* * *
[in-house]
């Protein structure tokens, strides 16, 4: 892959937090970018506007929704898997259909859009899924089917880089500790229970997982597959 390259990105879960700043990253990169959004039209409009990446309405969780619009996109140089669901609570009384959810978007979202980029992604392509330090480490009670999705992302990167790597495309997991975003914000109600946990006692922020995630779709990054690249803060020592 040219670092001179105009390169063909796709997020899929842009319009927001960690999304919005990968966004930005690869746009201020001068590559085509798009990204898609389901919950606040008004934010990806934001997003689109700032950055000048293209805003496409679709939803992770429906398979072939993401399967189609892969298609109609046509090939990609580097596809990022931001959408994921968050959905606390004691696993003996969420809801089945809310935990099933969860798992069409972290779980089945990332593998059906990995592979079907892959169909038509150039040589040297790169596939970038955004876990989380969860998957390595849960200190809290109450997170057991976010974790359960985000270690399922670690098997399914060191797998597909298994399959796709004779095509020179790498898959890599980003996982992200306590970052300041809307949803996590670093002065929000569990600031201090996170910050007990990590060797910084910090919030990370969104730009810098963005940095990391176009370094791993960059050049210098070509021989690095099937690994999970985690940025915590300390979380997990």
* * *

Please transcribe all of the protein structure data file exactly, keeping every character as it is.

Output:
[in-house]
């Protein structure tokens, strides 16, 4: 892959937090970018506007929704898997259909859009899924089917880089500790229970997982597959 390259990105879960700043990253990169959004039209409009990446309405969780619009996109140089669901609570009384959810978007979202980029992604392509330090480490009670999705992302990167790597495309997991975003914000109600946990006692922020995630779709990054690249803060020592 040219670092001179105009390169063909796709997020899929842009319009927001960690999304919005990968966004930005690869746009201020001068590559085509798009990204898609389901919950606040008004934010990806934001997003689109700032950055000048293209805003496409679709939803992770429906398979072939993401399967189609892969298609109609046509090939990609580097596809990022931001959408994921968050959905606390004691696993003996969420809801089945809310935990099933969860798992069409972290779980089945990332593998059906990995592979079907892959169909038509150039040589040297790169596939970038955004876990989380969860998957390595849960200190809290109450997170057991976010974790359960985000270690399922670690098997399914060191797998597909298994399959796709004779095509020179790498898959890599980003996982992200306590970052300041809307949803996590670093002065929000569990600031201090996170910050007990990590060797910084910090919030990370969104730009810098963005940095990391176009370094791993960059050049210098070509021989690095099937690994999970985690940025915590300390979380997990």